The draft capital programme is then put forward for COMB [Chief Officers Management Board] approval each November.
The Director of Transportation and Environment leads the Capital Programme Monitoring Group (CPMG) which consists of Directors and Senior Officers responsible for the delivery of Capital Schemes.
The work is co-ordinated by the Chief Executive via structured reports to Chief Officers Management Board, setting out programme progress, and expenditure, to profiled budget.
What you will notice is that nowhere is there any mention of anyone whose name you ever put a cross behind, though you might think it should be one of the most important functions of your elected representatives to set spending priorities on their constituents' behalf.
Unfortunately, when I tried to raise the issue of funding for council estate parking at last February's budget-setting meeting, I was told that it was too late to make changes.
I have put forward several Notices of Motion designed to modify the council's constitution with a view to giving more power to the democratically elected members (your democratically elected representatives) but on every occasion the Independent Political (sic) Group has voted them down.
Of course, the county council has all the trappings of a democracy: elections, meetings and the rest, but what we have, in fact, is what a book I read recently describes as "a silent dictatorship".
What is really sad is that the majority of the members seem more than happy for it to stay that way.
I suppose if such matters are not your responsibility you can't be expected to take the blame.
Can it really be true that the Tory leadership contest still has two months to run?
I am already bored to sobs by the whole sorry business.
Would it make any difference if they just drew a name out of a hat?
Just in case it would, I'll have my two-pennyworth.
Below are the runners and riders in descending order of preference.
5. Ken Clarke. Far too enthusiastic about Europe. Far too old (enough of this ageism, he's not as old as you. Ed). As for his boast that he is the only candidate who can return the Tories to power, wasn't he Chancellor of the Exchequer at the time of the 1997 debacle?
4. Malcolm Rifkind. Scottish. And, by the time the next election comes round, the English, who ultimately decide these things, will have had enough of tartan rule.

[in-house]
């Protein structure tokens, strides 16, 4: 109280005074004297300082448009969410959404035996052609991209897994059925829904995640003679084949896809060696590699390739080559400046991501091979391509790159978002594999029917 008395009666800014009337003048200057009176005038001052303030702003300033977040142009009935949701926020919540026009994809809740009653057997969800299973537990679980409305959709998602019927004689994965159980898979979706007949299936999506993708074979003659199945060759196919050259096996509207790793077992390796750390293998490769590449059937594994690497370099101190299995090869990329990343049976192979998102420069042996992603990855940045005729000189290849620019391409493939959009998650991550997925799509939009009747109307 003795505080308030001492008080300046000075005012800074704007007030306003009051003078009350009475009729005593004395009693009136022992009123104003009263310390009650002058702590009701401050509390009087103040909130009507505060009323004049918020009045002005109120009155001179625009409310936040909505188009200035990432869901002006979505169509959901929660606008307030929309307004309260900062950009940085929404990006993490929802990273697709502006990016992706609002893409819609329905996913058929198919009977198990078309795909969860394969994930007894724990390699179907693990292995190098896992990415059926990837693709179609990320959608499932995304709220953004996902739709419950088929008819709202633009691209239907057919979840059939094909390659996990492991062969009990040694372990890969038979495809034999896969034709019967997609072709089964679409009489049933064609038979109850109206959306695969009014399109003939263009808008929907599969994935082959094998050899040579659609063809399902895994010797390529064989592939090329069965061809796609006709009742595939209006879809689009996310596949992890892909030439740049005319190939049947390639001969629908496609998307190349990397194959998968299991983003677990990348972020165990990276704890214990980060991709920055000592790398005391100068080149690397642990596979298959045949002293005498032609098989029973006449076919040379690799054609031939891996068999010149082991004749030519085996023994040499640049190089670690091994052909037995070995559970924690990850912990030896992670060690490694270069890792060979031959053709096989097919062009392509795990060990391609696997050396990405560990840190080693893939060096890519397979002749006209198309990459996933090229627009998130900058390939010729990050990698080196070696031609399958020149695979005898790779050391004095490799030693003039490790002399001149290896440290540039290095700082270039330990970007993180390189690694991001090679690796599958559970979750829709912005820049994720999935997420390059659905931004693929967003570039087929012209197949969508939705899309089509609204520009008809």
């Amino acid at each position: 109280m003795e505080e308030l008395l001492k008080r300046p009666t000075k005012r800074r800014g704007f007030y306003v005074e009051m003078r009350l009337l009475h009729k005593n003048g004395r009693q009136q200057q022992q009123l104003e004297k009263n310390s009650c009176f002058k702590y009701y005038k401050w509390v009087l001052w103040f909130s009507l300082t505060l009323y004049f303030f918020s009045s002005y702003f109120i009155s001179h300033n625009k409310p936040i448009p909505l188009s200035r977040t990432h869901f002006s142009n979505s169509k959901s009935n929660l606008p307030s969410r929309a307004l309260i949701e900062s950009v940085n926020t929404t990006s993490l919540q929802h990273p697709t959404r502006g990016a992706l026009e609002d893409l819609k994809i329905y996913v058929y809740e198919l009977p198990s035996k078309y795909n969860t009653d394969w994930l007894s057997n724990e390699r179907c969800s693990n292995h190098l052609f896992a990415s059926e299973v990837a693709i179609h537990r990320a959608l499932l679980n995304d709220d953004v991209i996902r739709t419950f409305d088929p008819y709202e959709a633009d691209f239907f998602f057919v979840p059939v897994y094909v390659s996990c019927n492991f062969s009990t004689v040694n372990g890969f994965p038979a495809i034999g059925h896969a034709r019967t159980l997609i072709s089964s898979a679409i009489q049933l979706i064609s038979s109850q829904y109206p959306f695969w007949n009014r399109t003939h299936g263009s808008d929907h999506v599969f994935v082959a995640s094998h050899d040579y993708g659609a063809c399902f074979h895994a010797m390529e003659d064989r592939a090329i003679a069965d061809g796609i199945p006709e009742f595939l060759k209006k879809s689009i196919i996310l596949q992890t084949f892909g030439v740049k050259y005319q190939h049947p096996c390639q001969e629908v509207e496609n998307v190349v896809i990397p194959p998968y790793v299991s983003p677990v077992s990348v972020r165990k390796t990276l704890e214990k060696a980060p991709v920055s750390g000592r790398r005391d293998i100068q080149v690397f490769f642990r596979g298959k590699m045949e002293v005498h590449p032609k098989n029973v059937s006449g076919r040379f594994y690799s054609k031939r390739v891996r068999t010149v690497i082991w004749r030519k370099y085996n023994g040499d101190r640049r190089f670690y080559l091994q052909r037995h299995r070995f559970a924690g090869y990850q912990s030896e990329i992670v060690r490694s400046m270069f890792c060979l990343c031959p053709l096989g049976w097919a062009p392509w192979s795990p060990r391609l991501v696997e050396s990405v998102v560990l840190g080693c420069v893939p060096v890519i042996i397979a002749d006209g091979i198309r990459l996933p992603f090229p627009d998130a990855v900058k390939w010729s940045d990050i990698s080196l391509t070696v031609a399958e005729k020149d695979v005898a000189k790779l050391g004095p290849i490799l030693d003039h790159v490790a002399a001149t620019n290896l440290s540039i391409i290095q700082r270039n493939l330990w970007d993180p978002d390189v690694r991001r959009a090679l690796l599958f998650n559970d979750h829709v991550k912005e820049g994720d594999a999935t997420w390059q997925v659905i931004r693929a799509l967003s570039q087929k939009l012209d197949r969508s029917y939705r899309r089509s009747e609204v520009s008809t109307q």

3. Liam Fox. Ditto.
4. Whatsisname Davis. Grammar-school-educated, council-house-reared son of a single mother. Should press all the right buttons for a working class boy like Old Grumpy, but is a rather dreary, uninspiring fellow.
5. David Cameron. Young with a dishy wife. Even cracked a joke at the launch of his campaign. Main drawback: educated at Eton. My personal experience of Old Etonians is that they are insufferably arrogant, overbearing and not terribly bright. Admittedly, this assessment is, statistically, of doubtful validity because I've only ever met one of them.
The axe man cometh
A mole in the Kremlin-on-Cleddau tells me that a Cabinet reshuffle is underway.
Details are hard to come by as I go to press, but I understand that my prediction of 1 March this year (see no answer ...) that Bill Roberts was for the axe has now, belatedly, come to fruition.
How the various portfolios will be shared out is a matter of much rumour and speculation, but my mole informs me that there is absolutely no truth in the story that Brian 'Biker' Hall has been put in charge of Community Safety - a role that involves, among other things, identifying suitable candidates for anti-social behaviour orders.
Mr Blair seems intent on pressing on with the use of private sector providers to supplement the NHS.
This causes intense hostility among the unreconstructed dinosaurian left in the Labour party, who regard any dealings with the private sector as some sort of Faustian pact.
Though I dare say that most people needing an operation couldn't care less who pays the surgeon's salary.
One delegate at the Labour Party conference raised a huge cheer when he pointed out that these private companies are in it for profit and that any money taken out to pay shareholders' dividends must, of necessity, reduce the amount available for treating patients.
Arithmetically, this seems an impeccable argument, which, if it was true, would justify the nationalisation of the supermarkets and the collectivisation of the farms.
Then we could all have cheaper food courtesy of the profits forgone by Tesco, Asda and all those greedy farmers.
As the people of the former Soviet Union will tell you, such a system has already been tried and what resulted were queues, malnutrition and a thriving black market.